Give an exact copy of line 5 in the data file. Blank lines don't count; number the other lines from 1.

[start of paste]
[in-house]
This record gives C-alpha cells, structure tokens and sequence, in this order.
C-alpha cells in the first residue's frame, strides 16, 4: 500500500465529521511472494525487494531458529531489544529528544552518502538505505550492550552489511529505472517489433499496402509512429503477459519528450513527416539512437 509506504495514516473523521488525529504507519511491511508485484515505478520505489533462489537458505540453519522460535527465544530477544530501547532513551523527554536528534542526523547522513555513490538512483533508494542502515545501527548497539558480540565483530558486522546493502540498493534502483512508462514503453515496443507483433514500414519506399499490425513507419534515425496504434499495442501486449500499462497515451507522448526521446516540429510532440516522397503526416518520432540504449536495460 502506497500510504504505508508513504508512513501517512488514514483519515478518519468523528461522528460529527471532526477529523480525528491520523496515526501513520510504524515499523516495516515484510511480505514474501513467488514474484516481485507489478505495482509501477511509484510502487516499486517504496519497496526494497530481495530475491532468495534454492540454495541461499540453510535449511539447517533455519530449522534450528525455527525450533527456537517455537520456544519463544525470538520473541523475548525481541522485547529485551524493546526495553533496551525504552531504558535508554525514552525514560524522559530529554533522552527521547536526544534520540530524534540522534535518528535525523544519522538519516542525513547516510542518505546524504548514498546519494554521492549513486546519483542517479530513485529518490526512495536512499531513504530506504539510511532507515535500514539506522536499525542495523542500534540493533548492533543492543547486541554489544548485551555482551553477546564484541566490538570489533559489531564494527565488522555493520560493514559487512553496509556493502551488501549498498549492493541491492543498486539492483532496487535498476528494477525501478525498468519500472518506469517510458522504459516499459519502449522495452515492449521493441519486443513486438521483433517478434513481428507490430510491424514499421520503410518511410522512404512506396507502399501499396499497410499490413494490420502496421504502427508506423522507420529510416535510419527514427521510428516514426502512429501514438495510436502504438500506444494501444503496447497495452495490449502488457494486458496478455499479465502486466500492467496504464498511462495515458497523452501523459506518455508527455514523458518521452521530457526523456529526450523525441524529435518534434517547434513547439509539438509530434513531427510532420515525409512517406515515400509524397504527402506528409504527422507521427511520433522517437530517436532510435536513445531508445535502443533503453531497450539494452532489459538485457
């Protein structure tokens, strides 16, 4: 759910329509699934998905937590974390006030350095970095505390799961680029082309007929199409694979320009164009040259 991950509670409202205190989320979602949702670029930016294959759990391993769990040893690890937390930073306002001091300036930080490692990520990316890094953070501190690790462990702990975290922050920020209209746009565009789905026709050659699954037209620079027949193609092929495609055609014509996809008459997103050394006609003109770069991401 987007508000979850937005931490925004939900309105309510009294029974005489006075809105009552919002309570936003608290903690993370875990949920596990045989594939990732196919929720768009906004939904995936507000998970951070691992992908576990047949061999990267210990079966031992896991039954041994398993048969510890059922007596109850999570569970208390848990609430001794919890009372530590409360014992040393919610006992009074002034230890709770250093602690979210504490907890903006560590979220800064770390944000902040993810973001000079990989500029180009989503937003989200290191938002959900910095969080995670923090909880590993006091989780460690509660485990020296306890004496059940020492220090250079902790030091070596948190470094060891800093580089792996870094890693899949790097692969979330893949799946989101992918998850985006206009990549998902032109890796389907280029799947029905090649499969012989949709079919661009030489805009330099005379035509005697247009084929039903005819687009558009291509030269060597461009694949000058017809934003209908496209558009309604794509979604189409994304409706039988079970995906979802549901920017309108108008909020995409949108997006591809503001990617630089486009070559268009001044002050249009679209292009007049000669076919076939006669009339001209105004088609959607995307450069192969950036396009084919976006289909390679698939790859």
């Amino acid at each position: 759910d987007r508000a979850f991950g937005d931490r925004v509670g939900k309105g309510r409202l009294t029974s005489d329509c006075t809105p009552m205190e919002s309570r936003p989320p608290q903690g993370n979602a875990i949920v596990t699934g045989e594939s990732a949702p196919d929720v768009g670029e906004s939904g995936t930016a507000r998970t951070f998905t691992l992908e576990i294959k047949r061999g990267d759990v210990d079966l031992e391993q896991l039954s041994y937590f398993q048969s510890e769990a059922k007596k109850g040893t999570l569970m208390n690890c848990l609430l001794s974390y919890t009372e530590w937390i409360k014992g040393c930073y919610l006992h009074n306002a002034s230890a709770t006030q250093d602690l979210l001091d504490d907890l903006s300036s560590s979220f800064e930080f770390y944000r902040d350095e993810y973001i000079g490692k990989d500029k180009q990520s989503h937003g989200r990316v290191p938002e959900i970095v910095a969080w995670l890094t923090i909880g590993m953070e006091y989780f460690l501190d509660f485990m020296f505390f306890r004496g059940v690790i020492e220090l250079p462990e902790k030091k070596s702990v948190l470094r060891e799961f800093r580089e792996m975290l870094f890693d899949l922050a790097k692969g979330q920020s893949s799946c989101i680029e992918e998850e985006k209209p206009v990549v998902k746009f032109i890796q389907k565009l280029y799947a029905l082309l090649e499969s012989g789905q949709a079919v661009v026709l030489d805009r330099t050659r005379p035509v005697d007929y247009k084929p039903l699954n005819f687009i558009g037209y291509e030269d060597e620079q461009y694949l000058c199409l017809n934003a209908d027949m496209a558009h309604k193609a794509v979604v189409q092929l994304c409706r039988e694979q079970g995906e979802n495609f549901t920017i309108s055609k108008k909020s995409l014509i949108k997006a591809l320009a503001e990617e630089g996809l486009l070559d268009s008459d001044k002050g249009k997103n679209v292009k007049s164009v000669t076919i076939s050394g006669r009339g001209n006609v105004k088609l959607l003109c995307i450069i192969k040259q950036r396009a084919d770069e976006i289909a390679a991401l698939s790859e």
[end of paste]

């Amino acid at each position: 759910d987007r508000a979850f991950g937005d931490r925004v509670g939900k309105g309510r409202l009294t029974s005489d329509c006075t809105p009552m205190e919002s309570r936003p989320p608290q903690g993370n979602a875990i949920v596990t699934g045989e594939s990732a949702p196919d929720v768009g670029e906004s939904g995936t930016a507000r998970t951070f998905t691992l992908e576990i294959k047949r061999g990267d759990v210990d079966l031992e391993q896991l039954s041994y937590f398993q048969s510890e769990a059922k007596k109850g040893t999570l569970m208390n690890c848990l609430l001794s974390y919890t009372e530590w937390i409360k014992g040393c930073y919610l006992h009074n306002a002034s230890a709770t006030q250093d602690l979210l001091d504490d907890l903006s300036s560590s979220f800064e930080f770390y944000r902040d350095e993810y973001i000079g490692k990989d500029k180009q990520s989503h937003g989200r990316v290191p938002e959900i970095v910095a969080w995670l890094t923090i909880g590993m953070e006091y989780f460690l501190d509660f485990m020296f505390f306890r004496g059940v690790i020492e220090l250079p462990e902790k030091k070596s702990v948190l470094r060891e799961f800093r580089e792996m975290l870094f890693d899949l922050a790097k692969g979330q920020s893949s799946c989101i680029e992918e998850e985006k209209p206009v990549v998902k746009f032109i890796q389907k565009l280029y799947a029905l082309l090649e499969s012989g789905q949709a079919v661009v026709l030489d805009r330099t050659r005379p035509v005697d007929y247009k084929p039903l699954n005819f687009i558009g037209y291509e030269d060597e620079q461009y694949l000058c199409l017809n934003a209908d027949m496209a558009h309604k193609a794509v979604v189409q092929l994304c409706r039988e694979q079970g995906e979802n495609f549901t920017i309108s055609k108008k909020s995409l014509i949108k997006a591809l320009a503001e990617e630089g996809l486009l070559d268009s008459d001044k002050g249009k997103n679209v292009k007049s164009v000669t076919i076939s050394g006669r009339g001209n006609v105004k088609l959607l003109c995307i450069i192969k040259q950036r396009a084919d770069e976006i289909a390679a991401l698939s790859e």